We are going to look at the 6 biggest themes that draw the most skepticism and
objections from outsiders.
2. Too Focused on Getting Converts
5. Too Political
6. Too Judgmental
We will also look at how we can change these perceptions and how to build bridges to reach these generations while not compromising our own faith and values.
I will also look at a concept I call the "Followers of the Way" or simply Followers. This is a reference to the early followers of Jesus and we will look at biblical examples of early church followers as opposed to modern day Christians and how we can return to an early form of Christianity.
This is not an effort to be more popular or to accommodate for outsiders but as a way to engage these generations and improve the image of Christianity.
Please understand that you may not agree with the research on the views of outsiders or my recommendations but you should also not ignore it. We have to deal with outsiders as they are, if we do not, it simply reinforces their criticisms and makes these perceptions more powerful because they go unanswered.
One of the common mistakes of these findings is blaming them on spiritual denial by outsiders. This is inaccurate however because most perceptions come from experiences with Christians or Churches. Remember, a majority of these people grew up Christian, went to church camps and participated spiritually weekly if not daily.
I personally work with a Christian home-schooled, evangelical girl now turned atheist lesbian and the son of a Baptist pastor who is now also an atheist. Both can quote scripture inside and out and both know their church history and will use it against Christians when confronted.
Remember, theology is not the problem. Outsiders claim the 2 main reasons for skepticism comes from personal experiences in a church and relationships with Christians.
What these findings tell me is that our words, actions and lifestyles play a key role in shaping the perceptions of outsiders. Which is a double edged sword because how we openly live our faith in front of others is often the deciding factor in shaping outsiders perceptions.
50 Million respondents to a Barna Survey claimed to have had a negative sometimes emotionally painful experience with a so-called Christian.
1 in 2 atheists in Generations X and Y claim this as a major reason for their rejection of Christianity.
Clearly, we are the problem.
Let me be very clear here in stating that re-shaping or softening the Bible is not in any way part of my strategy. But, re-shaping the way Christians interact with outsiders is very much part of my strategy.
Outsiders like to talk, debate and argue and Christians must accept this. Outsiders also state that Christians try to use these debates as openings to throw as many arguments at the outsider as possible to persuade them to follow Christianity. Outsiders stated they felt as if Christians were simply arguing to be right and not really listening to an outsiders genuine concerns. They also stated that Christians come off as arrogant or thinking they are morally superior than outsiders.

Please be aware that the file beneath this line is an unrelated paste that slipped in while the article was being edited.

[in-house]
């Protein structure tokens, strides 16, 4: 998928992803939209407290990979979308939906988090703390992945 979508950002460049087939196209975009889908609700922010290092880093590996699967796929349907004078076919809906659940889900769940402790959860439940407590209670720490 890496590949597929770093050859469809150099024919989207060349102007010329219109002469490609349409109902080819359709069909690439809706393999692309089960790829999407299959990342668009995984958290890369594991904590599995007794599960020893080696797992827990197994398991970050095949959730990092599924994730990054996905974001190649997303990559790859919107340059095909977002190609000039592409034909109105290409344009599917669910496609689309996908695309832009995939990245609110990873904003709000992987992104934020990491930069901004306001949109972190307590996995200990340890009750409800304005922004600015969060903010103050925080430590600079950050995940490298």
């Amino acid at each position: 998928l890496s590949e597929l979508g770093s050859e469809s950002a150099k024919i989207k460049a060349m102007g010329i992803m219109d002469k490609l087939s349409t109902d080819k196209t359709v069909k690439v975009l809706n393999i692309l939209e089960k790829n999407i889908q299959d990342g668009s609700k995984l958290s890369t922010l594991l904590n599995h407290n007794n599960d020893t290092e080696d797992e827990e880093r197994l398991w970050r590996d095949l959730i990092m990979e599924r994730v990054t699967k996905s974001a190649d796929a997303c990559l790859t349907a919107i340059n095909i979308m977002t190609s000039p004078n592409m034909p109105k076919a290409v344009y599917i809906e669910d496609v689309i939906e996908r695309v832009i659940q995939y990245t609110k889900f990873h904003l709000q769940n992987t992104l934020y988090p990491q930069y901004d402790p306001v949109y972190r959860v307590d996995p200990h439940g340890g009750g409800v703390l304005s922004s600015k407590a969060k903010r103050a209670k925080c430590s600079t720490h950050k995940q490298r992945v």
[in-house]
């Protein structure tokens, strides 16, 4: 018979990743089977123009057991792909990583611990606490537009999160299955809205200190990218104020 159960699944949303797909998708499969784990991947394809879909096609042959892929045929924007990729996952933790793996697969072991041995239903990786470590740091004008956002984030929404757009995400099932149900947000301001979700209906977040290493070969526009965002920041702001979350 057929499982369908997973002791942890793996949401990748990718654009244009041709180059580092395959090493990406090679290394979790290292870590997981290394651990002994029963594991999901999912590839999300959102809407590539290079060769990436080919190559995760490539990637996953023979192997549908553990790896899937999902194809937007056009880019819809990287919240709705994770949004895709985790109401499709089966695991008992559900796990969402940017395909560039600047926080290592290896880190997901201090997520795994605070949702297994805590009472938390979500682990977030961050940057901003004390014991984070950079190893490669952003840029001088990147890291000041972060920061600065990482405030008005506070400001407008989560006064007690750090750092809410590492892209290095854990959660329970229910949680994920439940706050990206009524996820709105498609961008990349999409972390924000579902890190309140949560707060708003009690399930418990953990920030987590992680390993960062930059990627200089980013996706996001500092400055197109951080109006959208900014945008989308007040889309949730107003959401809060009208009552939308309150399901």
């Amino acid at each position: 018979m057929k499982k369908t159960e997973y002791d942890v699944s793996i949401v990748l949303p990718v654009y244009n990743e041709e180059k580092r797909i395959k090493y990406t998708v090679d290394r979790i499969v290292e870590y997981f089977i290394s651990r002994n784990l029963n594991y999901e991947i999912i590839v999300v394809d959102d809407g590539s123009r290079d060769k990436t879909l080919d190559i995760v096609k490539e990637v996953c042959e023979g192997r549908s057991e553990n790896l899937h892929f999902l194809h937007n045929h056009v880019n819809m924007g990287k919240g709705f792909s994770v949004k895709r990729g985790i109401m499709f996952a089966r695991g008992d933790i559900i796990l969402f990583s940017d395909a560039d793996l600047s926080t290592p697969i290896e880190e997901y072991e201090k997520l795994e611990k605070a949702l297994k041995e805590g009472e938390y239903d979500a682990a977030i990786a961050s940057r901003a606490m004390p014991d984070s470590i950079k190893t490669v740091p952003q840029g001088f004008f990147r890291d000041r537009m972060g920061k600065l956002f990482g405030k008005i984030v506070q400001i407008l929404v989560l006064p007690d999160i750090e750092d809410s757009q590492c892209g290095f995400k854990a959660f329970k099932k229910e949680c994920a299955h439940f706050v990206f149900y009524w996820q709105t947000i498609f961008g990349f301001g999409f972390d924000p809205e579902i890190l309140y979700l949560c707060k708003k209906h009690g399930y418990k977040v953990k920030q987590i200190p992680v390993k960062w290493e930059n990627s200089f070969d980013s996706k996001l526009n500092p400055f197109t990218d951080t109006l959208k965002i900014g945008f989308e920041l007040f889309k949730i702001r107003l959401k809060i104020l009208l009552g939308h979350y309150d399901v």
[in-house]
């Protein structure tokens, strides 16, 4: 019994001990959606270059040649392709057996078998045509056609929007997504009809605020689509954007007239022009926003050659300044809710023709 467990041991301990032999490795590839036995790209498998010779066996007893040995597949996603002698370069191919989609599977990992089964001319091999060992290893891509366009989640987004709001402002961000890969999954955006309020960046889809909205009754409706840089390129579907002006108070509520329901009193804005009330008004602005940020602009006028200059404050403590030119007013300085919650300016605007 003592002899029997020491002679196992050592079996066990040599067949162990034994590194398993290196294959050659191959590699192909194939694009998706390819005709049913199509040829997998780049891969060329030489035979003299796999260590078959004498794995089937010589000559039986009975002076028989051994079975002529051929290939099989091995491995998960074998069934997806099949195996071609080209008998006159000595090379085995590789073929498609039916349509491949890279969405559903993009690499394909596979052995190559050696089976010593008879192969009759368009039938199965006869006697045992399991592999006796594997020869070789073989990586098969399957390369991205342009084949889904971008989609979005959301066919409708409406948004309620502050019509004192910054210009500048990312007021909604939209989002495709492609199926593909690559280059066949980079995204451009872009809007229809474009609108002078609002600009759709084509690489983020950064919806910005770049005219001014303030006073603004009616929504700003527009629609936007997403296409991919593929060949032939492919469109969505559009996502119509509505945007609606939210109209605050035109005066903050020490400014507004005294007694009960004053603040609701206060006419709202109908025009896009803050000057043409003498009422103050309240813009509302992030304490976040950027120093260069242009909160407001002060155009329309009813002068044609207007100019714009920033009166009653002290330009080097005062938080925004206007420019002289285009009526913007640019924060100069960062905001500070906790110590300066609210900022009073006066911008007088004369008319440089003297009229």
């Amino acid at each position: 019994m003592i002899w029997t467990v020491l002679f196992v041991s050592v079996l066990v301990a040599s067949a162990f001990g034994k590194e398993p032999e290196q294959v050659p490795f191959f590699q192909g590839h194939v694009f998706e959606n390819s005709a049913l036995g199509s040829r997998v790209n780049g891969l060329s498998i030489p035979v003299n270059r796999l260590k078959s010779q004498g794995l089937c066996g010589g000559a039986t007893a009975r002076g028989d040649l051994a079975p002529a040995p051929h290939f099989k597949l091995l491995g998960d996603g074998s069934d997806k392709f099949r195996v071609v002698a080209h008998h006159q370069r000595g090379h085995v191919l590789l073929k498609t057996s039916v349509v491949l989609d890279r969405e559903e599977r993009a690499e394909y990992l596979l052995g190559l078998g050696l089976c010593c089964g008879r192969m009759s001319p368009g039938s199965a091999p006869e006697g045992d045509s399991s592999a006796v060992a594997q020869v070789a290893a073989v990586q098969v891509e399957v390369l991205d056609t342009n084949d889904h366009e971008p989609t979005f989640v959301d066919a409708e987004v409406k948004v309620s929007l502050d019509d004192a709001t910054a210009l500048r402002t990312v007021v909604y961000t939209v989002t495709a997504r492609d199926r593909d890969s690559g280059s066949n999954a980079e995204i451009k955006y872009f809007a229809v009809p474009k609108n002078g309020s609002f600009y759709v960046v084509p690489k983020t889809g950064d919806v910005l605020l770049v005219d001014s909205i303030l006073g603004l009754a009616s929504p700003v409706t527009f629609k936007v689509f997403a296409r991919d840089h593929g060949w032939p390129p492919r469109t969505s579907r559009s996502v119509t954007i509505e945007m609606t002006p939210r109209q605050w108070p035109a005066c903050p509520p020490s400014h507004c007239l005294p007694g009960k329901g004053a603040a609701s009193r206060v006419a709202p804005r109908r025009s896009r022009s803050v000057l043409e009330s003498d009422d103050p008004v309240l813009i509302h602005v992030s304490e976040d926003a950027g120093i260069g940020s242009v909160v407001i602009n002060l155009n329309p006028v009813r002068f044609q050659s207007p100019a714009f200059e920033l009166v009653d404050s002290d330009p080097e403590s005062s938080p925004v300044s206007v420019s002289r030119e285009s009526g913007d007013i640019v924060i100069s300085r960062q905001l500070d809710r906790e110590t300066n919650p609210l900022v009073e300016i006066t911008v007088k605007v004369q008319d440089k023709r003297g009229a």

What also may shock you is the fact that many ACTIVE young Christians who participate in a church also raise the same criticisms as outsiders.
Generation X and Y Active Christians say that the modern church is:
Too Involved in Politics
Out of Touch with Reality
Insensitive to outsiders
But there is hope. These same young Christians are the very people working hard to repair these perceptions and change the church to bring it back to a favorable place with their peers. This, of course, is met with resistance by many "tradition" Christians, many young leaders and authors for change are often labeled as not biblically accurate or using biblical themes in incorrect context.
Jesus spent his entire ministry working with and preaching to sinners, not believers. I believe, That young Christians today need to try to emulate this example.
A few weeks ago, a young lesbian couple sat in front of me at Church. They were dressed very nicely, held hands and were obviously very tense about being in a church especially after all the recent emotions surrounding the political measures on gay marriage. During the time of greeting, I walked up to them, shook their hands and welcomed them saying that it was great to have them there.
Do I agree with their lifestyle? No.
But I am not the judge, I am trying to be the bridge builder.
We must accept outsiders as they are. After all, we are all fallen sinners. Our goal as Christians is to build bridges with the outsiders of the world and show them that there is an answer. The answer is a personal relationship with Jesus. However, each person must make this decision of their own free will. We cannot persuade, scare or pressure people into accepting Christ, they must make this decision on their own. We must set the example and show the outsiders why our relationship with Christ is life-changing and worthy to pursue.
We must openly live the faith we profess.